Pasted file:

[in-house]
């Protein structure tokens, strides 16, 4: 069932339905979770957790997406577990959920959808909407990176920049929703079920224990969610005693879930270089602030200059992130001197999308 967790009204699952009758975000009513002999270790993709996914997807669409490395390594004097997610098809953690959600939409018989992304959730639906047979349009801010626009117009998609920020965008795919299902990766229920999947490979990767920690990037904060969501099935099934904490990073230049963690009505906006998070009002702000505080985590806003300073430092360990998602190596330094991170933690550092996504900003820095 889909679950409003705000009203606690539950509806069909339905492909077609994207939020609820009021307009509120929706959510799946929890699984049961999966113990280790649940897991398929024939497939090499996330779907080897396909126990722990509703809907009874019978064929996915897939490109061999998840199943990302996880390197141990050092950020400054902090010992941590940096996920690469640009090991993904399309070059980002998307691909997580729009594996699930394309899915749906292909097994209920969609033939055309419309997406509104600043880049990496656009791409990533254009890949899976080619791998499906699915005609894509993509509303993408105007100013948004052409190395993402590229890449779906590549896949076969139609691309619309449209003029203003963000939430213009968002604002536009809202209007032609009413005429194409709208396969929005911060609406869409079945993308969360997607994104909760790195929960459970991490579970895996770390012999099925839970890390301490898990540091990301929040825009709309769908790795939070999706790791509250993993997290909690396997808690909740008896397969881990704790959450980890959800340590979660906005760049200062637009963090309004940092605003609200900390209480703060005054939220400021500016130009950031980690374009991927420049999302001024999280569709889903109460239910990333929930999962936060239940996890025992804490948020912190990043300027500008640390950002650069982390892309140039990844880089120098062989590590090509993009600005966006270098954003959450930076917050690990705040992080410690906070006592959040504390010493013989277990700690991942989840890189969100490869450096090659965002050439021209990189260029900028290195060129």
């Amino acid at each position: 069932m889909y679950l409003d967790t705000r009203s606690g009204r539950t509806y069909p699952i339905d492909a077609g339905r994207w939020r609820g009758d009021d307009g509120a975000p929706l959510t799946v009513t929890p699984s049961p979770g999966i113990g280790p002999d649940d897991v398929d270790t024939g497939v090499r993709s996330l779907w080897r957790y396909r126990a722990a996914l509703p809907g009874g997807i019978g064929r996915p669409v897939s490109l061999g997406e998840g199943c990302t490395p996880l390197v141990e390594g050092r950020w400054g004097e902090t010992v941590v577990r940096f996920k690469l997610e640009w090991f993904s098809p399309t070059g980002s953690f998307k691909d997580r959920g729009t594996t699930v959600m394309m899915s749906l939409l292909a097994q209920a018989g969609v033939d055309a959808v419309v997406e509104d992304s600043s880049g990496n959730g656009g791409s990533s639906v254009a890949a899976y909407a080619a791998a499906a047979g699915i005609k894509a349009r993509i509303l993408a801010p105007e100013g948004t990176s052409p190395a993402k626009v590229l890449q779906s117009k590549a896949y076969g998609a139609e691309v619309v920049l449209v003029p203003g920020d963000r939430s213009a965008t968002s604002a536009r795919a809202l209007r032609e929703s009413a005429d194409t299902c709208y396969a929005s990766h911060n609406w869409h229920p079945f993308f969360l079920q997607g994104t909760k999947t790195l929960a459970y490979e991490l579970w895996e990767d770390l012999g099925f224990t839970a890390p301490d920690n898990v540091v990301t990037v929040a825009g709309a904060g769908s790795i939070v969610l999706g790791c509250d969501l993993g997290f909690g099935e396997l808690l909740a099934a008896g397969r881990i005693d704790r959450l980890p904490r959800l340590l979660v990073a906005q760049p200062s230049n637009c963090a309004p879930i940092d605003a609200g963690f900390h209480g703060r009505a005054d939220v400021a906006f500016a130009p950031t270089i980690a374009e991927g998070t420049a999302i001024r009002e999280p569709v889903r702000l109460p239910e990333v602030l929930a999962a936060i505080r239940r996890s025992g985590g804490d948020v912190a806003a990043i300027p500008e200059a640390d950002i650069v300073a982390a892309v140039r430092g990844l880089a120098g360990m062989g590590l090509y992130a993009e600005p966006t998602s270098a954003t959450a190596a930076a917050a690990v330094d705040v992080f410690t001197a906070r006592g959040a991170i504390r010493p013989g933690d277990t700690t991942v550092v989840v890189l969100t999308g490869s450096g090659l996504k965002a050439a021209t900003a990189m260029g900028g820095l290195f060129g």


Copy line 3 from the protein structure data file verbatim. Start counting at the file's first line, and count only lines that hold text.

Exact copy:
């Amino acid at each position: 069932m889909y679950l409003d967790t705000r009203s606690g009204r539950t509806y069909p699952i339905d492909a077609g339905r994207w939020r609820g009758d009021d307009g509120a975000p929706l959510t799946v009513t929890p699984s049961p979770g999966i113990g280790p002999d649940d897991v398929d270790t024939g497939v090499r993709s996330l779907w080897r957790y396909r126990a722990a996914l509703p809907g009874g997807i019978g064929r996915p669409v897939s490109l061999g997406e998840g199943c990302t490395p996880l390197v141990e390594g050092r950020w400054g004097e902090t010992v941590v577990r940096f996920k690469l997610e640009w090991f993904s098809p399309t070059g980002s953690f998307k691909d997580r959920g729009t594996t699930v959600m394309m899915s749906l939409l292909a097994q209920a018989g969609v033939d055309a959808v419309v997406e509104d992304s600043s880049g990496n959730g656009g791409s990533s639906v254009a890949a899976y909407a080619a791998a499906a047979g699915i005609k894509a349009r993509i509303l993408a801010p105007e100013g948004t990176s052409p190395a993402k626009v590229l890449q779906s117009k590549a896949y076969g998609a139609e691309v619309v920049l449209v003029p203003g920020d963000r939430s213009a965008t968002s604002a536009r795919a809202l209007r032609e929703s009413a005429d194409t299902c709208y396969a929005s990766h911060n609406w869409h229920p079945f993308f969360l079920q997607g994104t909760k999947t790195l929960a459970y490979e991490l579970w895996e990767d770390l012999g099925f224990t839970a890390p301490d920690n898990v540091v990301t990037v929040a825009g709309a904060g769908s790795i939070v969610l999706g790791c509250d969501l993993g997290f909690g099935e396997l808690l909740a099934a008896g397969r881990i005693d704790r959450l980890p904490r959800l340590l979660v990073a906005q760049p200062s230049n637009c963090a309004p879930i940092d605003a609200g963690f900390h209480g703060r009505a005054d939220v400021a906006f500016a130009p950031t270089i980690a374009e991927g998070t420049a999302i001024r009002e999280p569709v889903r702000l109460p239910e990333v602030l929930a999962a936060i505080r239940r996890s025992g985590g804490d948020v912190a806003a990043i300027p500008e200059a640390d950002i650069v300073a982390a892309v140039r430092g990844l880089a120098g360990m062989g590590l090509y992130a993009e600005p966006t998602s270098a954003t959450a190596a930076a917050a690990v330094d705040v992080f410690t001197a906070r006592g959040a991170i504390r010493p013989g933690d277990t700690t991942v550092v989840v890189l969100t999308g490869s450096g090659l996504k965002a050439a021209t900003a990189m260029g900028g820095l290195f060129g």